The inductor you linked to, is a simple inductor in a smd package. It is not variable.
Some look more coil/inductor like, some are identical to smd resistors so you can't tell the difference.
These are bigger inductors, through hole, same concept. Notice the thing the wire is wrapped around. That is a core.
Variable inductors look like this:
They are also coil wrapped around a core of some typical type (Iron, Ferrite, etc), like normal inductors. But the core can move in and out of the coil. To quote wiki:
Probably the most common type of variable inductor today is one with a moveable ferrite magnetic core, which can be slid or screwed in or out of the coil. Moving the core farther into the coil increases the permeability, increasing the magnetic field and the inductance. Many inductors used in radio applications (usually less than 100 MHz) use adjustable cores in order to tune such inductors to their desired value, since manufacturing processes have certain tolerances (inaccuracy). Sometimes such cores for frequencies above 100 MHz are made from highly conductive non-magnetic material such as aluminum. They decrease the inductance because the magnetic field must bypass them.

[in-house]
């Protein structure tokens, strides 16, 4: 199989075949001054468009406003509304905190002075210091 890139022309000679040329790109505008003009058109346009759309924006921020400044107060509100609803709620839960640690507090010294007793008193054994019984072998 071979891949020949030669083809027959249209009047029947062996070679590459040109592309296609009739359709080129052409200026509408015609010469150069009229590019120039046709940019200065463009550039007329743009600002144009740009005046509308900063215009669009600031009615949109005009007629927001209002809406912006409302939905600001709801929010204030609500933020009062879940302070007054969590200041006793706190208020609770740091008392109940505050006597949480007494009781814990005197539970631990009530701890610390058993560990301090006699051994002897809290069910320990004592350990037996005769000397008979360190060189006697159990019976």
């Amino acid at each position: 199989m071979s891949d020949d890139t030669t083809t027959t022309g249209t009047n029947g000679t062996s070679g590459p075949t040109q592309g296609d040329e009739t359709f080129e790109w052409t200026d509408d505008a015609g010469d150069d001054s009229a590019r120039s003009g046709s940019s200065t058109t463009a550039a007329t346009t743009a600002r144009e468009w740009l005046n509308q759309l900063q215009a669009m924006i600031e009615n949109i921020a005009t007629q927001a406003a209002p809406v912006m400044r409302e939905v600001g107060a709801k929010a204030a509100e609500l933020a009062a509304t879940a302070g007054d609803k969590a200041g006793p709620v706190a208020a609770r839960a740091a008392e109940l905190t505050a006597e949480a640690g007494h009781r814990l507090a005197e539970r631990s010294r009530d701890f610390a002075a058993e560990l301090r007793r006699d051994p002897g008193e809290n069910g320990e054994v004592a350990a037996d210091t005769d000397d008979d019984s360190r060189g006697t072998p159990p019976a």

As to how it works in a radio application, to quote the wikipedia Tuner_(radio) article:
The simplest tuner consists of an inductor and capacitor connected in parallel, where the capacitor or inductor is made to be variable. This creates a resonant circuit which responds to an alternating current at one frequency. Combined with a detector, also known as a demodulator, (diode D-1, in the circuit), it becomes the simplest radio receiver, often called a crystal set.
The power received in the antenna is channeled through the inductor, amplifying certain frequencies of it.
But Radio Scanners, especially digital ones in the last two decades now, are not a matter of trivial changes. By modifying the inductor values, you are most likely simply detuning it. Without a oscilloscope or rf spectrum analyzer, you are just blindly changing values. Add to this the limited inductance range that a variable inductor has, which is made for simple tuning modifications, not full spectrum changes. As an analogy, screwing a variable inductor is like adding 32~36 PSI to a 34 PSI tire. For a modification for a scanner, you have to replace the inductor completely for one in the range needed.
Just as a note, it is legal to modify a scanner for certain frequencies, but not others.